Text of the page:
2. Copy the jar file to your local disk and execute the following command in the command prompt to start ApkAnalyser: java -Xmx1024m -jar ApkAnalyser.jar
  3. Before you start to analyse your apps, you need to configure the ApkAnalyser. Go to File > Set paths. In the Classpath tab, you can select several jar files or odex files to be loaded as reference libraries. Or you can simply pick a platform folder in the Android SDK tab, for example C:android-sdk-windowsplatformsandroid-15. ApkAnalyser will then import all the jar files in that folder. After that, add the APK file on the right side.
  4. Go to File > Settings. Change adb executable path to point out the location of adb, for example C:android-sdk-windowsplatform-toolsadb.exe.
  5. Start analysing your app by clicking File> Analyse.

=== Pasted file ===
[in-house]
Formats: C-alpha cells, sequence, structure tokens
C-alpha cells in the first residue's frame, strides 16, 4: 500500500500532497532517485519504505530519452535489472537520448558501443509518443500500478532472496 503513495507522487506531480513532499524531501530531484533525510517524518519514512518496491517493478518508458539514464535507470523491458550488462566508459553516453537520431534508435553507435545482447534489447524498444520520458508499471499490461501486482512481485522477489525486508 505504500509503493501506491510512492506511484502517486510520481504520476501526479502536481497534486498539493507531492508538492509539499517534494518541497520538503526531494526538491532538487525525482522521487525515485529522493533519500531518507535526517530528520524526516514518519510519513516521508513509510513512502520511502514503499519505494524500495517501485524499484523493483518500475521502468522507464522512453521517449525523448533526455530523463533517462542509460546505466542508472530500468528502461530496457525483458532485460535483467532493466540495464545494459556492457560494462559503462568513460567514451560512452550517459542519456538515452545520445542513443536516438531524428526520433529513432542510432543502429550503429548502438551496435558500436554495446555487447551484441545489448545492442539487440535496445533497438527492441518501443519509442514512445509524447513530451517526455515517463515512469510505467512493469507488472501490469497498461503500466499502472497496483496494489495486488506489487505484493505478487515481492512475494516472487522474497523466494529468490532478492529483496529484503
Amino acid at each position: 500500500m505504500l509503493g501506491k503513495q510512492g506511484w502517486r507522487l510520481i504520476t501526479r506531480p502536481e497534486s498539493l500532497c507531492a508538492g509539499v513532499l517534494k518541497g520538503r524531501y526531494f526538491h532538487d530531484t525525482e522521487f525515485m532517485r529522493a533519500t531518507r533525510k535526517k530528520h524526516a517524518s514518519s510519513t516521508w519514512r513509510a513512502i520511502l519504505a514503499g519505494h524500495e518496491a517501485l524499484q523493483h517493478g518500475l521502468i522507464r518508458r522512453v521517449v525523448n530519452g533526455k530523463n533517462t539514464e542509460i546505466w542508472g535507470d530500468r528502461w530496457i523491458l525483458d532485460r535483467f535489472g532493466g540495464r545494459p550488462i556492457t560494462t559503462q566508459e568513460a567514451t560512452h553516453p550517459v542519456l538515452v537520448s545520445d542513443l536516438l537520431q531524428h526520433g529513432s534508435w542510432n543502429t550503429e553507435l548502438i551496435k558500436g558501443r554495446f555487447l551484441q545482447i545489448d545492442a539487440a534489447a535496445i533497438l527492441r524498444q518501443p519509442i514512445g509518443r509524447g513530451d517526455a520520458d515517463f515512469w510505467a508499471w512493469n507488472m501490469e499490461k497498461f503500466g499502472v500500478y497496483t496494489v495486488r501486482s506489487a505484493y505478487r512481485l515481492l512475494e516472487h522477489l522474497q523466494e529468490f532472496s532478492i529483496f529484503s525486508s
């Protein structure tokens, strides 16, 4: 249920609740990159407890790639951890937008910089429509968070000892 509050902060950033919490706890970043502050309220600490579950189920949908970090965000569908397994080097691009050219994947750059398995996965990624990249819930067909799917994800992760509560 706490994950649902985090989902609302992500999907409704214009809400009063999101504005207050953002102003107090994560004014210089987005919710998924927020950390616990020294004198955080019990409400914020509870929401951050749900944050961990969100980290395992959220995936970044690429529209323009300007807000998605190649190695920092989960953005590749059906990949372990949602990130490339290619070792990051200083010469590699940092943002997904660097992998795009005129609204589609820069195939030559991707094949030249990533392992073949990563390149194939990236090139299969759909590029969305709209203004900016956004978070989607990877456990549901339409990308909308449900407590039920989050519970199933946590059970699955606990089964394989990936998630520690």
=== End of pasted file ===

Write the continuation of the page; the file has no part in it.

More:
The ApkAnalyser application is very simple and easy to use. Find descriptions of the different views below.

Main view
The main window of ApkAnalyser consists of three areas. In the upper left, the tree lists reference libraries with a numerical reference counter. In the upper right, the tree shows the classes and resources of the targeted APK file.

Figure 1. ApkAnalyser’s main window.

When the fields, methods or resource IDs are expanded in the tree, the method invocations, field accesses or resource references for each item will be listed.

Figure 2. Expanded tree showing the reference of the resource ID.

Figure 3. Expanded tree showing the field access and method invocation references.

The area at the bottom of the main view is a preview window. It shows different types of information according to what you select in the right and left trees. In general, there are four kinds of output in the preview window: